(Name of operator/permittee), (address of operator/permittee), is seeking coverage under the Washington State Department of Ecology’s Construction Stormwater NPDES and State Waste Discharge General Permit.

The proposed project, (Project name), is located at (street address, intersection, crossroads, or other descriptive site location) in (name of the nearest city), in (County).

This project involves ________acres of soil disturbance for_____________construction activities.

(List all named and un-named surface waterbodies, or groundwater if Applicable).

Any persons desiring to present their views to the Washington State Department of Ecology regarding this Application, or interested in Ecology’s action on this Application, may notify Ecology in writing no later than 30 days from the last date of publication of this notice. Ecology reviews public comments and considers whether discharges from this project would cause a measurable change in receiving water quality, and, if so, whether the project is necessary and in the overriding public interest according to Tier II anti-degradation requirements under WAC 173-201A-320.

Comments can be submitted to:

[email protected], or

ATTN: Water Quality Program, Construction Stormwater

Washington State Department of Ecology

P.O. Box 47696

Olympia, WA 98504-7696

 Site Map

You will also be required to submit a site map for your project with your NOI. Site maps are also a critical component of your SWPPP, and need to identify where your site is, where construction and storage activity takes place, where the stormwater leaves the site, and where sampling will occur as part of 11 site map elements.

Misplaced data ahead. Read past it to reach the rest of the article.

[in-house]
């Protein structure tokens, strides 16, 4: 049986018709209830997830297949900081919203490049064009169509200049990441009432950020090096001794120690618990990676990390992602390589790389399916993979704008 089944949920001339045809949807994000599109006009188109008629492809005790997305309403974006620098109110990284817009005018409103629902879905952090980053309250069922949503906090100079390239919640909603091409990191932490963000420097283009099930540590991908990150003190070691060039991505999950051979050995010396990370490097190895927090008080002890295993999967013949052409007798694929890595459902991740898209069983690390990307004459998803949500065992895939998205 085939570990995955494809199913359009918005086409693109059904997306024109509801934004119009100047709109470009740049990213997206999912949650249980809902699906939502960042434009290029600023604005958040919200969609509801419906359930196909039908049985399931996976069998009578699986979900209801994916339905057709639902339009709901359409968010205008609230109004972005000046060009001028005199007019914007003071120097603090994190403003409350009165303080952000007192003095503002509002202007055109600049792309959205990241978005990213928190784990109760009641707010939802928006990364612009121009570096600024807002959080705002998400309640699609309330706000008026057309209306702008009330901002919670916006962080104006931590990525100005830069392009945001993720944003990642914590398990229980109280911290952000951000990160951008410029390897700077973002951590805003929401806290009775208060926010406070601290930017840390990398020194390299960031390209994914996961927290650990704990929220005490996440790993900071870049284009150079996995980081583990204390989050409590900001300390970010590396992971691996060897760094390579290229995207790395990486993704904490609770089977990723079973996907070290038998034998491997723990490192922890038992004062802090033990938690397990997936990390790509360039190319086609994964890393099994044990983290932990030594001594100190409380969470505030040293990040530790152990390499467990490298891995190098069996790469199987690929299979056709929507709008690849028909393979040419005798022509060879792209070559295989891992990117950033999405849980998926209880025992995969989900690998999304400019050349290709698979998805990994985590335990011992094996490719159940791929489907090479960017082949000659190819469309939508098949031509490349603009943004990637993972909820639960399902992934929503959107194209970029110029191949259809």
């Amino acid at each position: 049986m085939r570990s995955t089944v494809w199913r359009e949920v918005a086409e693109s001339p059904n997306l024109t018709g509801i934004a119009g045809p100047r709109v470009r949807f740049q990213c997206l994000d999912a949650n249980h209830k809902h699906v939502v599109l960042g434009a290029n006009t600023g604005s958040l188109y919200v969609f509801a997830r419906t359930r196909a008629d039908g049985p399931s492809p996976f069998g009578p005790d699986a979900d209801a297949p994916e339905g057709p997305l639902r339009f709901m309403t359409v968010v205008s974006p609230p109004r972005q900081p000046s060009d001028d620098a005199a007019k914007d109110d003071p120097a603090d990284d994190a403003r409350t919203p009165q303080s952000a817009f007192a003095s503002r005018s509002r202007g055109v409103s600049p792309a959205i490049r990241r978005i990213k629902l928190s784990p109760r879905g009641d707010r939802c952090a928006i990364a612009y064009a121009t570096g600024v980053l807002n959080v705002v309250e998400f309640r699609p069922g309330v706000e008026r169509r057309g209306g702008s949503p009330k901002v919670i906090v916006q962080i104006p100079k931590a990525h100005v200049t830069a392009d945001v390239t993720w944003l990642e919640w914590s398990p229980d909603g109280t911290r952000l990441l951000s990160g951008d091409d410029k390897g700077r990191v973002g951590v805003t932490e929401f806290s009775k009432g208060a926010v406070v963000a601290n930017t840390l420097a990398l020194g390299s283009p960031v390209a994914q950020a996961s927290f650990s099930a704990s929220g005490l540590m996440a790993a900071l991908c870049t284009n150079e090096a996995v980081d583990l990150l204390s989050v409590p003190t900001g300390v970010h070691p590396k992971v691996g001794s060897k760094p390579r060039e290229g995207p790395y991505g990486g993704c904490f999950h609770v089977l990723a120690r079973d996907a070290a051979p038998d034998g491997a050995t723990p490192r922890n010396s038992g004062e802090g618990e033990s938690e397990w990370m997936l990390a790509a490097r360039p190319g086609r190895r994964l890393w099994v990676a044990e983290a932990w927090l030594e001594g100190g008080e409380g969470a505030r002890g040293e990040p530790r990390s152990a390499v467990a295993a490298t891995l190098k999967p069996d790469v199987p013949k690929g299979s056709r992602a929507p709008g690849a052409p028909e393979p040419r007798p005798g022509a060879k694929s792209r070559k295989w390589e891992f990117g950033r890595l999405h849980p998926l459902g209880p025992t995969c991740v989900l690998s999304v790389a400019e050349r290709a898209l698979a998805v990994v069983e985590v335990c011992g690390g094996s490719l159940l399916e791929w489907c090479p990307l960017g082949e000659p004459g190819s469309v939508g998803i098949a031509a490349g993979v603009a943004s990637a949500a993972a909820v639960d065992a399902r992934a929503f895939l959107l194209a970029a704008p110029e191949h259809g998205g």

11 Site Map Elements

1. The direction of north, property lines, and existing structures and roads

2. Cut and fill slopes indicating the top and bottom of slope catch lines

3. Approximate slopes, contours, and direction of stormwater flow before and after major grading activities

4. Areas of soil disturbance and areas that will not be disturbed

5. Locations of structural and nonstructural controls (BMPs) identified in the SWPPP

6. Locations of off-site material, stockpiles, waste storage, borrow areas, and vehicle/equipment storage areas

7. Locations of all surface water bodies, including wetlands

8. Locations where stormwater or non-stormwater discharges off-site and/or to a surface waterbody, including wetlands

9. Location of water quality sampling station(s), if sampling is required by state or local permitting

10. Areas where final stabilization has been accomplished and no further construction-phase permit requirements apply

11. Location or proposed location of LID facilities 

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Erosivity Waiver

Small, low-risk sites under 5 acres or sites that don’t discharge into the waters of the state may apply for an erosivity waiver. An erosivity waiver waives the operator from coverage under the CSGP. To be eligible for an erosivity waiver, your site must not only be under 5 acres, but the site must have a calculated erosivity factor (“R factor”) under 5 and have all construction activities occurring in the “dry season”.

Dry Season Dates

Western Washington (west of cascade crest): June 15- September 15

Eastern Washingon (east of cascade crest, excluding Central Basin): June 15- October 15

Central Basin (Eastern WA Region 2- see figure): No timeframe restrictions apply

Erosivity Factor Calculation
The US EPA has an erosivity factor calculator that you can use to help determine if your site is eligible for an erosivity waiver based on the timeline of construction and location. Remember that sites must have an erosivity factor of less than 5 to be eligible for an erosivity waiver. Rainfall Erosivity Factor Calculator | US EPA